Cancellation, Close, Termination

What is the difference between closing out (liquidating), cancelling and terminating a purchase order?
Closeout liquidation, cancellation, and termination are used to eliminate the purchase order commitments that may remain open in SAP. Although they have the same end result, each process is used under different circumstances and has different requirements.

Closeout (liquidating)
This informal process is used whenever you have an open dollar commitment on a purchase order that has been completely received and paid and is not the result of actual content change. This open commitment is usually the result of minor variations in the pricing of the items or processing of the invoices or a consultant not using all of the hours originally estimated. Closeout liquidation of a purchase order can be easily requested by simply sending an email with reference to the original purchase order number and vendor name. Please note that this type of closeout should not be confused with the formal closeout procedure required for subcontracts.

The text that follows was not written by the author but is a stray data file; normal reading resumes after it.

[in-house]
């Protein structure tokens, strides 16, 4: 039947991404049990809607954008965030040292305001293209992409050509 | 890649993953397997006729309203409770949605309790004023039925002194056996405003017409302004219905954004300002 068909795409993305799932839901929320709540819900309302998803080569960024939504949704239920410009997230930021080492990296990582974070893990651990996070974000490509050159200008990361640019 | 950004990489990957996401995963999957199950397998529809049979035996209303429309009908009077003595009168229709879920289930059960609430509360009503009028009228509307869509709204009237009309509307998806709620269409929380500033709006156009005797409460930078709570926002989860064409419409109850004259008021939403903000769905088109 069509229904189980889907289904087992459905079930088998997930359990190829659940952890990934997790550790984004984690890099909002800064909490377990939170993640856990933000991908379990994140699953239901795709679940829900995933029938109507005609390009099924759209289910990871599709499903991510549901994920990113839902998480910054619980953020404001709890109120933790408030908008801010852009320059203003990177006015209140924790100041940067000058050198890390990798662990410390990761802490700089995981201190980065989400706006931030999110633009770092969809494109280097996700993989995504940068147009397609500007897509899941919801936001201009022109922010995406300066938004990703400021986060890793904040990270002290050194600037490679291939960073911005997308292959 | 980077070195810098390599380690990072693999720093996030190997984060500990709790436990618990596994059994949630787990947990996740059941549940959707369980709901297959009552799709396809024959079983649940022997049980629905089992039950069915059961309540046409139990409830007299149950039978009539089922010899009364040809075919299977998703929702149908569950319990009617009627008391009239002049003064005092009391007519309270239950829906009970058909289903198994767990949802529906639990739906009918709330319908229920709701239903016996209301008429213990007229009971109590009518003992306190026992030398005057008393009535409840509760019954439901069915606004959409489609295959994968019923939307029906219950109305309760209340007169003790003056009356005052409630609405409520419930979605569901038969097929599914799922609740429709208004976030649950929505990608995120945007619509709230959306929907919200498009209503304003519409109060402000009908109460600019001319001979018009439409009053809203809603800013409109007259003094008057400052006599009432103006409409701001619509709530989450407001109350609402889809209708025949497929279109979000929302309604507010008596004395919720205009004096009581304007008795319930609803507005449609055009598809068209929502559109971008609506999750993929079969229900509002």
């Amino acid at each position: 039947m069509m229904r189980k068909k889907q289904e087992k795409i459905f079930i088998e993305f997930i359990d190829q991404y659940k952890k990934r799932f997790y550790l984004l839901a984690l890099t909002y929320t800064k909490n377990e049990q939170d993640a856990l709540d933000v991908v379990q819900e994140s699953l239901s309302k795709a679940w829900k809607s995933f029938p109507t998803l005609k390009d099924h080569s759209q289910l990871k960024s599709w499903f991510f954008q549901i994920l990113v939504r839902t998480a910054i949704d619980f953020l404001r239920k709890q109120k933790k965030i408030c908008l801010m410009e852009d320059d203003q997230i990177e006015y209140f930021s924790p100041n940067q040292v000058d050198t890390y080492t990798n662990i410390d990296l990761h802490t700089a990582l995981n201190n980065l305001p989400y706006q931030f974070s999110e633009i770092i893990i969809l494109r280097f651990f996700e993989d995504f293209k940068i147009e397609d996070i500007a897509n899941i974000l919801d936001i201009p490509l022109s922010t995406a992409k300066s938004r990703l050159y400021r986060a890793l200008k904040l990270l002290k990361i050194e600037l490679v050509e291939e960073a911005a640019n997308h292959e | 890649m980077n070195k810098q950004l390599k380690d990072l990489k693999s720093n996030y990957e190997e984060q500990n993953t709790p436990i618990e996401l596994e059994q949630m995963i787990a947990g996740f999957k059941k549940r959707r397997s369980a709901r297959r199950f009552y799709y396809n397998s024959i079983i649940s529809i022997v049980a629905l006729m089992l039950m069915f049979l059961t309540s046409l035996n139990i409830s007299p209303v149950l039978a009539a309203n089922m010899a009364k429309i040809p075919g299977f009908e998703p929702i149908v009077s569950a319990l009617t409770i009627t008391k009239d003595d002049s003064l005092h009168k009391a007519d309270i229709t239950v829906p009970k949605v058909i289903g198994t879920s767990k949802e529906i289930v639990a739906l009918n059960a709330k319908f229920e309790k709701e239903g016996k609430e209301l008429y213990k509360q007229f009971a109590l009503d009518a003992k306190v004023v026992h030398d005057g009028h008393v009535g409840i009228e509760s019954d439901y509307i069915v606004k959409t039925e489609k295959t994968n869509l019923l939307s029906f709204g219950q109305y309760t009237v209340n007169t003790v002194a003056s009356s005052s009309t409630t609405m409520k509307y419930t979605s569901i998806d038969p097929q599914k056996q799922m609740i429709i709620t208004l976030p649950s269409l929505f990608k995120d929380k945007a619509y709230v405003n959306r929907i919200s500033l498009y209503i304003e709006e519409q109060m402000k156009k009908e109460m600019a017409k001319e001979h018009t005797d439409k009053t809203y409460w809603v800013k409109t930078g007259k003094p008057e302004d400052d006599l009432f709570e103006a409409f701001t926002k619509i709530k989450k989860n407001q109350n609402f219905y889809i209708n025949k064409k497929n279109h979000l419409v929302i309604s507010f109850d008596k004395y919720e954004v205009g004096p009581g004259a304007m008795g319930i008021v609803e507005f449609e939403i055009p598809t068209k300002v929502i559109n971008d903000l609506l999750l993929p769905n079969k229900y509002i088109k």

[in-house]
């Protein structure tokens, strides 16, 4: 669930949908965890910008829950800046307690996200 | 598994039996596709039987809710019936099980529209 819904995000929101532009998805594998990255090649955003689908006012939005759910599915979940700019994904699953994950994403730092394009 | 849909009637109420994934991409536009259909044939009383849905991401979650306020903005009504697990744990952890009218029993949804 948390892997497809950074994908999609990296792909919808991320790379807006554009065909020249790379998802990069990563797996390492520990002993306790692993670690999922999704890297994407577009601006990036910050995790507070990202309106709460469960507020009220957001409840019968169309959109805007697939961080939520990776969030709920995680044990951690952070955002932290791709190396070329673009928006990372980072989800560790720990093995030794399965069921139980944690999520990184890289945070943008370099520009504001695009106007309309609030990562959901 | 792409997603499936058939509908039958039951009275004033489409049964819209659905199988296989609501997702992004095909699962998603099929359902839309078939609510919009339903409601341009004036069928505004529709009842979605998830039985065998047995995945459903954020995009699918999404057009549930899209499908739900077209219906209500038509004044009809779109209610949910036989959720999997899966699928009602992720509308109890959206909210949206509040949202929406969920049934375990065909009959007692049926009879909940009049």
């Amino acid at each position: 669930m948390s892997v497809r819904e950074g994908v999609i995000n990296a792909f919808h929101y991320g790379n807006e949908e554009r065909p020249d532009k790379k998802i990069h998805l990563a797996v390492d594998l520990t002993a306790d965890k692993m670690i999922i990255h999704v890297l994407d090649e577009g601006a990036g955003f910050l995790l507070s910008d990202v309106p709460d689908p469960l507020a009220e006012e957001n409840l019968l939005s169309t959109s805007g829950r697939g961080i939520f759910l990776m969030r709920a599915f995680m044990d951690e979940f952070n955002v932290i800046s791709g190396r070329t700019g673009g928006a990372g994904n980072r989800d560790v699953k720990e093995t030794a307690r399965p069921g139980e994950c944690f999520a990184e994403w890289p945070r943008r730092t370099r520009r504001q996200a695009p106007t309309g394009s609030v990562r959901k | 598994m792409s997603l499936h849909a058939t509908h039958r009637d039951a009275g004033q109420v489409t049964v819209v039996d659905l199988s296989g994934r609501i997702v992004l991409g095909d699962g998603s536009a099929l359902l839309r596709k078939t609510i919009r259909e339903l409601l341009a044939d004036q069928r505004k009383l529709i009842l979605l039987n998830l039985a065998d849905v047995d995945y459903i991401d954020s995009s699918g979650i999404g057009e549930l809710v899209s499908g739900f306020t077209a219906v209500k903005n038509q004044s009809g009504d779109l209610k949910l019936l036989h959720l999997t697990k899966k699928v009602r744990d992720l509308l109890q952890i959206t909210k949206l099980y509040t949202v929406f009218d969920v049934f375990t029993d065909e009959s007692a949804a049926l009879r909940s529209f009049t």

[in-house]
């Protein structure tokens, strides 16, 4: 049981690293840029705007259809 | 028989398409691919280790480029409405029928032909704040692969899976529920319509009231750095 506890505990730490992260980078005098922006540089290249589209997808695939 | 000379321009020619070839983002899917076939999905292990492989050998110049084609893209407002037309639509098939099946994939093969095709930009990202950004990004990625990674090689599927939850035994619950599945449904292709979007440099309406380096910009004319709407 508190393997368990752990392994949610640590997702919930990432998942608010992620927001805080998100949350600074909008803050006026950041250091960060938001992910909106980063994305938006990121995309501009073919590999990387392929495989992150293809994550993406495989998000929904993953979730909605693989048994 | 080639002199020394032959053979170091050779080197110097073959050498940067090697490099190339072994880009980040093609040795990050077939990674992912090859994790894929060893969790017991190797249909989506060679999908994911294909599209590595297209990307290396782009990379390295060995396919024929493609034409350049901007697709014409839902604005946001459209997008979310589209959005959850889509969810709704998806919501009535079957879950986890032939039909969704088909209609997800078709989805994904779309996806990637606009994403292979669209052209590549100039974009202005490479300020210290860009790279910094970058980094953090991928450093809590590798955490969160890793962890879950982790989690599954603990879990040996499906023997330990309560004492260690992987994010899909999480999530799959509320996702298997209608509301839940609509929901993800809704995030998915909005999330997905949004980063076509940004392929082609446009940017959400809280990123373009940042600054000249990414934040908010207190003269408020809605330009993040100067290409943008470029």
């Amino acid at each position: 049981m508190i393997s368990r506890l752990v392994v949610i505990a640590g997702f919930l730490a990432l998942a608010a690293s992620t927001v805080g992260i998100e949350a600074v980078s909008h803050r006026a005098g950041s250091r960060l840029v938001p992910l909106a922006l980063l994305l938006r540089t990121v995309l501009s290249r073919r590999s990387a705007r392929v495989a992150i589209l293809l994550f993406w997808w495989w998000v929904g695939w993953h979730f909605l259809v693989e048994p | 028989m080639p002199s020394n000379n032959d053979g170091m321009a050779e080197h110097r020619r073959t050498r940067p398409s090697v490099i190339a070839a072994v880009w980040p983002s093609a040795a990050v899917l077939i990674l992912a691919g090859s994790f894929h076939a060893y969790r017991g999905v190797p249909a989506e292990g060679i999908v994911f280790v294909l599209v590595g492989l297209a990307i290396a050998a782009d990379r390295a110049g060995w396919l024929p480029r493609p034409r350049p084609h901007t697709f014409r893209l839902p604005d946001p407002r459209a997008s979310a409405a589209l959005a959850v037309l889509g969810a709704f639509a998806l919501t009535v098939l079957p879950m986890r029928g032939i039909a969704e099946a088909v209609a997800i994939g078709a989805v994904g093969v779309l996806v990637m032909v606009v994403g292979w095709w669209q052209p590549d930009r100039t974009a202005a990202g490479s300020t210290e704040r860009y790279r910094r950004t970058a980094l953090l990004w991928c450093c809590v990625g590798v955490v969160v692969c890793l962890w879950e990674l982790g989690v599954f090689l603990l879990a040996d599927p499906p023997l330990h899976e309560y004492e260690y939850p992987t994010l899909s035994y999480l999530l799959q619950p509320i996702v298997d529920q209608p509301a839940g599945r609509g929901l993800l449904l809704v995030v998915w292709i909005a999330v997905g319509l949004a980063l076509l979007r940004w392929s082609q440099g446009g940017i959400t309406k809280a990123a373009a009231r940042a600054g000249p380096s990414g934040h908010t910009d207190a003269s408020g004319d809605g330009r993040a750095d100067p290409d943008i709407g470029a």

This formal process needs to be followed when the actual content of an order is changed; that is, the order is to be partially or completely canceled with the mutual agreement of the vendor. An example would be when a vendor cannot ship all or a portion of the goods or services listed on the purchase order. In order to request this formal cancellation process, an approved requisition must be forwarded to the Procurement Office (NE49-4122) with reference to the original purchase order number, vendor name, the nature of the change necessary for cancellation, and documentation that the vendor agrees with the cancellation.


Termination is a formal process for ending a contractual relationship prior to its being completed without the mutual agreement of the vendor. There are two types of terminations – Termination for Convenience and Termination for Default.

“Termination for Convenience” means the exercise of the right to completely or partially terminate performance of work under a contract when it is in MIT’s interest.

“Termination for Default” means the exercise of the right to completely or partially terminate a contract because of the contractor’s actual or anticipated failure to perform its contractual obligations.

Either type of termination is a formal process which requires the early involvement of Procurement and may also involve MIT Legal. Procurement should be contacted as early as possible to determine the proper method to proceed.